ByMark Newton, writer at Creators.co
Movie Pilot Associate Editor. Email: [email protected]
Mark Newton

Homeland is no stranger to controversy, especially regarding its depiction of Arabs, Muslims and the 'Middle East' in general. However, usually this criticism comes from others outside of the production, not from the actual show itself. Today it was revealed a group of Berlin-based graffiti artists managed to play a rather political prank on the production of Homeland.

For the latest series, the production team wanted to film scenes set in a Syrian refugee camp and in order to create an 'authentic' look, they hired a group of artists to dawb their Berlin sets with Arabic graffiti.

The result can be seen in the recently released second episode of the fifth season. In the episode, we can see Claire Danes striding past a wall covered in Arabic script - to most it would be indecipherable, but to readers of Arabic it read: "Homeland is racist". However, they didn't leave it there. They created a series of graffiti phrases including “Homeland is a joke, and it didn’t make us laugh”, “” and "This show does not represent the views of the artists."

"The graffiti on the left says: ‘Freedom … now in 3D’. The one on the right says: ‘Homeland is watermelon’ (which is slang for not to be taken seriously)." The Guardian
"The graffiti on the left says: ‘Freedom … now in 3D’. The one on the right says: ‘Homeland is watermelon’ (which is slang for not to be taken seriously)." The Guardian

Is Homeland racist?

This is not the first time these accusations have been levelled at Homeland. It has frequently been criticised for its uniform portrayal of Arab people and cultures as well as its failure to accurate differentiate between different Islamic and Arab groups, cultures and sects. For the artists responsible for this graffiti, Heba Amin, Caram Kapp and Stone, the productions failure to notice their stunt is indicative of the issue. They explained in a statement:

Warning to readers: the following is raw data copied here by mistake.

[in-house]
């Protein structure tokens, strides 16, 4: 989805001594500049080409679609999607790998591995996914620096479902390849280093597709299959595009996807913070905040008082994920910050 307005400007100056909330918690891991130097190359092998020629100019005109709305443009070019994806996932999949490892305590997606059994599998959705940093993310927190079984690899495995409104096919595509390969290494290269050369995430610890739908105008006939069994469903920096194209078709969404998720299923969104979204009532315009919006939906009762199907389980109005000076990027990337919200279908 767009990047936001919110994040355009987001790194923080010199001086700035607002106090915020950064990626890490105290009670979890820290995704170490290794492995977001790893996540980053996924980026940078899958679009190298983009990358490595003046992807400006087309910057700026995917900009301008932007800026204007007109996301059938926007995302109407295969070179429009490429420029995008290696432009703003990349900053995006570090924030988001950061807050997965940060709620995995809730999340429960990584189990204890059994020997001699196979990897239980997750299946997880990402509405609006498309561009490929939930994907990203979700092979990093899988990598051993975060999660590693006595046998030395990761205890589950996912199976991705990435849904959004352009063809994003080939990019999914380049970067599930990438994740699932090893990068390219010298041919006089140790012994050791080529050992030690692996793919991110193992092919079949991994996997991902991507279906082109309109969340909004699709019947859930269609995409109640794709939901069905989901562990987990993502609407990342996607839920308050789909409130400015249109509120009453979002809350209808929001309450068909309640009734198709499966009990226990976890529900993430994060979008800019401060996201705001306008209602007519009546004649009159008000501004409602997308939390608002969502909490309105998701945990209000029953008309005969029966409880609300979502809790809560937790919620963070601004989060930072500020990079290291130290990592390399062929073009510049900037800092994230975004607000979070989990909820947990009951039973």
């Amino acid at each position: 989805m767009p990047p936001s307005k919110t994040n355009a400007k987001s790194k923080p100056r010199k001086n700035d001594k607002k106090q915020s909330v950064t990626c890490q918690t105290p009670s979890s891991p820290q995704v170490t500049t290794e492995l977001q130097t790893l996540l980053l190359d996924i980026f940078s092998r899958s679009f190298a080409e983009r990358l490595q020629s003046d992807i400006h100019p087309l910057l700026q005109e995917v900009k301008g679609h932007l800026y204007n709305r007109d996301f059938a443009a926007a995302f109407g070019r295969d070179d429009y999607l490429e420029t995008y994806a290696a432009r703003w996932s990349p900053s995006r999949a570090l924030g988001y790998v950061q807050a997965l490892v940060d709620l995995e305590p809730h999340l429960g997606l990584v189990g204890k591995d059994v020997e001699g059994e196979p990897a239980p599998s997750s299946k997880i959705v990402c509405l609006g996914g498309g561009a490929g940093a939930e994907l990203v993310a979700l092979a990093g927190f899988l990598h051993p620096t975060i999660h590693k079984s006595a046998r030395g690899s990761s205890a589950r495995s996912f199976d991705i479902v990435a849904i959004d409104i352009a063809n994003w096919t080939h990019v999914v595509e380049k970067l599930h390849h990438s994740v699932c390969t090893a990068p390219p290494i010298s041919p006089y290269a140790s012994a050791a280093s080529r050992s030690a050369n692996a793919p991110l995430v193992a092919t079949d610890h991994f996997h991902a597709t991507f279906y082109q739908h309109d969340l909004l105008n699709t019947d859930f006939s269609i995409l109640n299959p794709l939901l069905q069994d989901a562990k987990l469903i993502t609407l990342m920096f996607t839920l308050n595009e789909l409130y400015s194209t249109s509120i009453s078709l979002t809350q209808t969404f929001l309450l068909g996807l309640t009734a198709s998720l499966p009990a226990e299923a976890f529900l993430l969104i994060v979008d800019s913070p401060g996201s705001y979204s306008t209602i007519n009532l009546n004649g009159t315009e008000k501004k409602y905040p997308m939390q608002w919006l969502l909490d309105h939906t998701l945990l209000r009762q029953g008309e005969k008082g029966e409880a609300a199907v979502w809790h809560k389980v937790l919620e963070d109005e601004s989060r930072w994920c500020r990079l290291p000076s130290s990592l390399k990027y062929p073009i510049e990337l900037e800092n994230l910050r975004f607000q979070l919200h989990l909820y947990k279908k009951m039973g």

The content of what was written on the walls … was of no concern. In their eyes, Arabic script is merely a supplementary visual that completes the horror-fantasy of the Middle East, a poster image dehumanising an entire region to human-less figures in black burkas and moreover, this season, to refugees.

Amin added in an interview with The Guardian:

We think the show perpetuates dangerous stereotypes by diminishing an entire region into a farce through the gross misrepresentations that feed into a narrative of political propaganda. It is clear they don’t know the region they are attempting to represent. And yet, we suffer the consequences of such shallow and misguided representation.
"The message on the left says: ‘Homeland is not a series’. The one on the right says: ‘The situation is not to be trusted’ and ‘This show does not represent the views of the artists’." The Guardian
"The message on the left says: ‘Homeland is not a series’. The one on the right says: ‘The situation is not to be trusted’ and ‘This show does not represent the views of the artists’." The Guardian

For their part, the network behind Homeland, Showtime, has yet to respond, although Homeland's executive producer and creator, Alex Gansa, reluctantly applauded the act. He stated:

We wish we’d caught these images before they made it to air. However, as Homeland always strives to be subversive in its own right and a stimulus for conversation, we can’t help but admire this act of artistic sabotage.

It seems Homeland might be slowly reacting to the criticism, or at the very least, it seems the network is now bored of Islamist antagonists. David Nevins, Showtime's Network president, said earlier this year that the show would eventually be moving onto new subjects in order to "change it up a little bit."

Source: The Guardian

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